Here’s What We Know About the Fauci COVID Emails

Politicians like Marjorie Taylor Greene have demanded answers with odd deadlines.

  • Published
June 31 letter
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On June 4, 2021, amid a swirl of controversy about Dr. Anthony Fauci’s emails, not to mention an ongoing churn of conspiracy theories about the COVID-19 pandemic, U.S. Rep. Marjorie Taylor Green took to Twitter to demand answers from the Biden administration about the origins of the pandemic, among other questions:

And yes, as one TikTok user pointed out, Greene ended her letter by urging the Biden administration to respond by June 31, 2021. A bizarre deadline, considering that date does not exist.

Unanswered questions do remain about the origins of the COVID-19 pandemic, however, and plenty of distortion has been present in some sources’ pursuit to politicize those questions.

In early June 2021, more than 3,000 private emails from Fauci were obtained by the Washington Post, Buzzfeed News and CNN through a Freedom of Information Act (FOIA) request. The timeframe for the emails spanned from January to June 2020 and offered a perspective into the United States’ response to COVID-19 in the early days of the pandemic. A review of the emails showed correspondence between the National Institute of Allergy and Infectious Diseases director and well-known public figures, including Facebook CEO Mark Zuckerberg and actor Morgan Fairchild.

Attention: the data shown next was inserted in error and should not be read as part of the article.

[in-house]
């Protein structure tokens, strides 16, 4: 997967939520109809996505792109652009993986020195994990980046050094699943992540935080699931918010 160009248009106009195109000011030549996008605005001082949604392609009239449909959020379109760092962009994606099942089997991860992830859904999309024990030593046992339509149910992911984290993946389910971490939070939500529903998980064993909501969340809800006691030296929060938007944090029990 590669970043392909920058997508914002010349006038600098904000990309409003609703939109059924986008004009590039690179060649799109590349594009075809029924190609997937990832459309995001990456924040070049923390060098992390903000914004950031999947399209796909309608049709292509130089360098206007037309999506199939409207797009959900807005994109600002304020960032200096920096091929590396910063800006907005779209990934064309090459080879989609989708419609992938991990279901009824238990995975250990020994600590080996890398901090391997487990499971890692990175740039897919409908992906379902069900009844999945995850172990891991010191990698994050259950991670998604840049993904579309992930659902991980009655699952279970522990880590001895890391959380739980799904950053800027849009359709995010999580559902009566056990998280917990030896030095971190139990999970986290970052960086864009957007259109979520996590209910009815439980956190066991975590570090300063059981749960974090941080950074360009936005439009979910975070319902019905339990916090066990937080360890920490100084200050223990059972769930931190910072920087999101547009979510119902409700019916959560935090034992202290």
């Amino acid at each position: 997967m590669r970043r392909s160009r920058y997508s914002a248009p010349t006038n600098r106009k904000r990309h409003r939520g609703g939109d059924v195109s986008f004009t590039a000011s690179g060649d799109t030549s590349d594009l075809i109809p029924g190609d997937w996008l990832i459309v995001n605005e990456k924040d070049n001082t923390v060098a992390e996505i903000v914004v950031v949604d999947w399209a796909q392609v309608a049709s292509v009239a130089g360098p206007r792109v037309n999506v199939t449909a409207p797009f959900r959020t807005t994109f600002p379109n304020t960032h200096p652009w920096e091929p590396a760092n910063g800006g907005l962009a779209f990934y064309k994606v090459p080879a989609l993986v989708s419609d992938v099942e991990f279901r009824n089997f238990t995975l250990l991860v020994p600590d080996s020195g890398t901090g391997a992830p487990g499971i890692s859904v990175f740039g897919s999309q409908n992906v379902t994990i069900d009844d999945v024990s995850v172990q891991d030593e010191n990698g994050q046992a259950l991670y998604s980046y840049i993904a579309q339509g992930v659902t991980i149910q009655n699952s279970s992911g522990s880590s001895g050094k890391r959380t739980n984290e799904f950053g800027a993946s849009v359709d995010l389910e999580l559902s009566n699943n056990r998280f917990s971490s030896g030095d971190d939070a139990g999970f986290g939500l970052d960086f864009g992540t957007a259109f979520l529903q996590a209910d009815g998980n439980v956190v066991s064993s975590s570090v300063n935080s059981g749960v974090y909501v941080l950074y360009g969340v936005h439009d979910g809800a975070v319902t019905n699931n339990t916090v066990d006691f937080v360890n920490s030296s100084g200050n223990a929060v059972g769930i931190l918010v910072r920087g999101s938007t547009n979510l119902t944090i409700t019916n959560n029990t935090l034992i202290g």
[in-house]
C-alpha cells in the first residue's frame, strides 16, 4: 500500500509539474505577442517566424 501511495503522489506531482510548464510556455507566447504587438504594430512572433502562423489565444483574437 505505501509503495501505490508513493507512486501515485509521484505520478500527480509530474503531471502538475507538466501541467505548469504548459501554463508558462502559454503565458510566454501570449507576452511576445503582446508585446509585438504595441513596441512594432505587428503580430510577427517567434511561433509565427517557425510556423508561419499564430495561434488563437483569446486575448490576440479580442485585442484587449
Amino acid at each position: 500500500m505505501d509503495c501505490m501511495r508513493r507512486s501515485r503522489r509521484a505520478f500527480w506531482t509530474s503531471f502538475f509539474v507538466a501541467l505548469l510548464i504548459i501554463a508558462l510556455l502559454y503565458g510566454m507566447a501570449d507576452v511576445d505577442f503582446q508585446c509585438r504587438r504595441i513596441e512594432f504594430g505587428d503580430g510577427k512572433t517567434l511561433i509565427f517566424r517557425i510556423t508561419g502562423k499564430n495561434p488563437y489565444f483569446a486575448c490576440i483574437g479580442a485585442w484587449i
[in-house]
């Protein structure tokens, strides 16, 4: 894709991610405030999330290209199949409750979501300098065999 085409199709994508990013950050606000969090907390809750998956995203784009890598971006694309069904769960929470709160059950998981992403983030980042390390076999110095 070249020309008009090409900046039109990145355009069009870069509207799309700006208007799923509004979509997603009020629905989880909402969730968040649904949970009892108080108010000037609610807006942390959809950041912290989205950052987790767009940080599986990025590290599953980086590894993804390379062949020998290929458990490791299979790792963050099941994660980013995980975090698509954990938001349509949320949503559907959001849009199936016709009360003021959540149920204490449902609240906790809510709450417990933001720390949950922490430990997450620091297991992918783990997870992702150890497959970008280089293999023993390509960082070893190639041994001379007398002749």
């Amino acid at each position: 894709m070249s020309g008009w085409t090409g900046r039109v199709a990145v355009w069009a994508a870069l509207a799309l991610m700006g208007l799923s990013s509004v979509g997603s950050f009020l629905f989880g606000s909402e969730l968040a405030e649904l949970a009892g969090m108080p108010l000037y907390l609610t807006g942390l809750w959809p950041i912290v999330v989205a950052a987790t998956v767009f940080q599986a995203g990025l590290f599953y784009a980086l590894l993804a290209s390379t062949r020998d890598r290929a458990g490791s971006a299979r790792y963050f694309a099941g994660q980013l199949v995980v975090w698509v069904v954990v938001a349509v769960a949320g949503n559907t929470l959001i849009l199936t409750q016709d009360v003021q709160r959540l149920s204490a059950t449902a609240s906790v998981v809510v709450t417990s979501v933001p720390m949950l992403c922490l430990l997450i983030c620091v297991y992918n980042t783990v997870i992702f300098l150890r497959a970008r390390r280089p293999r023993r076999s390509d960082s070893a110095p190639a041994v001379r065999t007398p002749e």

And what prompted controversy following the release of Fauci’s correspondence was a new push by Republican leaders and conspiracy theorists that suggested content in his emails provided evidence that SARS-CoV-2 was manufactured and leaked from a lab in Wuhan, China.

Also contained in the emails were communications between Fauci and an executive at the U.S.-based EcoHealth Alliance, the global nonprofit that collaborated with the National Institutes of Health (NIH) and provided some funding for research at China’s Wuhan Institute of Virology. As we have previously reported, misinformation peddlers like Tucker Carlson have used this connection to suggest that Fauci was “responsible” for the COVID-19 pandemic based, in part, on speculation that NIH-funded “gain of function” research efforts resulted in a manipulated form of the coronavirus “spilling over” from the lab.

What we do know as of this writing is that there is no evidence of wrongdoing on Fauci’s behalf. Though the precise origins of the virus remain unclear, a joint investigation conducted by the World Health Organization in March found that transmission of the virus from bats to humans through another animal was the most likely scenario, and that the lab leak theory is “extremely unlikely.” However, some political leaders have argued that the report did not adequately answer questions surrounding the origins of the virus, and U.S. President Joe Biden went as far as to order U.S. intelligence officials to “redouble” their efforts in finding the source of the pandemic.